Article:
Documenting the Struggle: Harvey Finkle's Photography | Project HOME

Documenting the Struggle: Harvey Finkle's Photography

  • Documenting the Struggle: Harvey Finkle's Photography
  • Documenting the Struggle: Harvey Finkle's Photography
  • Documenting the Struggle: Harvey Finkle's Photography
  • Documenting the Struggle: Harvey Finkle's Photography
  • Documenting the Struggle: Harvey Finkle's Photography
  • Documenting the Struggle: Harvey Finkle's Photography
  • Documenting the Struggle: Harvey Finkle's Photography
  • Documenting the Struggle: Harvey Finkle's Photography
  • Documenting the Struggle: Harvey Finkle's Photography
  • Documenting the Struggle: Harvey Finkle's Photography
  • Documenting the Struggle: Harvey Finkle's Photography
  • Documenting the Struggle: Harvey Finkle's Photography
  • Documenting the Struggle: Harvey Finkle's Photography
  • Documenting the Struggle: Harvey Finkle's Photography

Anyone who walks the hallways of a Project HOME residence, reads News from HOME, or browses our website is captured by the amazing photography of Harvey Finkle. Harvey has been an integral member of the Project HOME community since our founding—and, in a sense, for many years before that. He has committed decades to documenting the struggles of persons on the margins—in Philadelphia, nationally, and internationally.

Harvey came to his life’s vocation in a roundabout way. After earning a graduate degree in social work at the University of Pennsylvania, he was first assigned to work with families accused of neglecting their children and then with an experimental preschool project. Both exposed him to people living in poverty. His upbringing by Roosevelt Democrats made him quickly sympathetic to those with whom he worked. A passion for documenting the dignity and power of persons who often go unnoticed drove his work.

Not until many years later did he discover that photography was his medium. An exhibit of Harry Callahan’s photos at the Museum of Modern Art whet his interest, but he didn’t even buy a camera until five years later, in 1967.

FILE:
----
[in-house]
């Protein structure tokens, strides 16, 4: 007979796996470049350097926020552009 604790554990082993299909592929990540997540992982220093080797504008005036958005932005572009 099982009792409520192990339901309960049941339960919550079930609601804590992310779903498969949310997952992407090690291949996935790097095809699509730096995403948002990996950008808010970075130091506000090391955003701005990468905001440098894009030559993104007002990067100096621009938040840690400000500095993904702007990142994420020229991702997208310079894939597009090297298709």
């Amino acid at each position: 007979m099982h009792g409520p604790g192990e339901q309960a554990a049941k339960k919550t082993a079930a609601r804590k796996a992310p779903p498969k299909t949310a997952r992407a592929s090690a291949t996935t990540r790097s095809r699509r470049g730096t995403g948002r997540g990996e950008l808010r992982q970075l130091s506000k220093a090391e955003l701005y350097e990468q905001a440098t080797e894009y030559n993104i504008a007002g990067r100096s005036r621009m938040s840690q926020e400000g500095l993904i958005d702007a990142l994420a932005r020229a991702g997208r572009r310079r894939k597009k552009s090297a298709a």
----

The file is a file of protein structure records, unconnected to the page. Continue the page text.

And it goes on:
“And I don’t think I took a good picture for three years after that,” he quips. Harvey’s growing interest in photography mixed well with his wish to illuminate the experiences of those at the margins who often go unseen. This included people who lived in poverty, were recent immigrants, lived with disabilities, or experienced homelessness.

He first met Sister Mary Scullion in the mid-1980s and asked her if he could photograph the residents of Women of Hope, a transitional residence Sister Mary had founded. “One of the women Harvey photographed said that Harvey had ‘a third eye,’” Sister Mary Scullion remembers. “I thought this was such a great way to describe Harvey’s work. He can capture what most of us cannot even see.”

Harvey’s stunning work continues to shed light on the lives of those who are marginalized, and to engender empathy and action from those who view it. His time and talent have been priceless gifts to us over decades. Project HOME is truly fortunate to count him as a friend and a vital part of our mission.

This article will appear in the Summer edition of our print newsletter News from HOME, past issues of which can be found here. To receive future editions by mail, please click here to subscribe.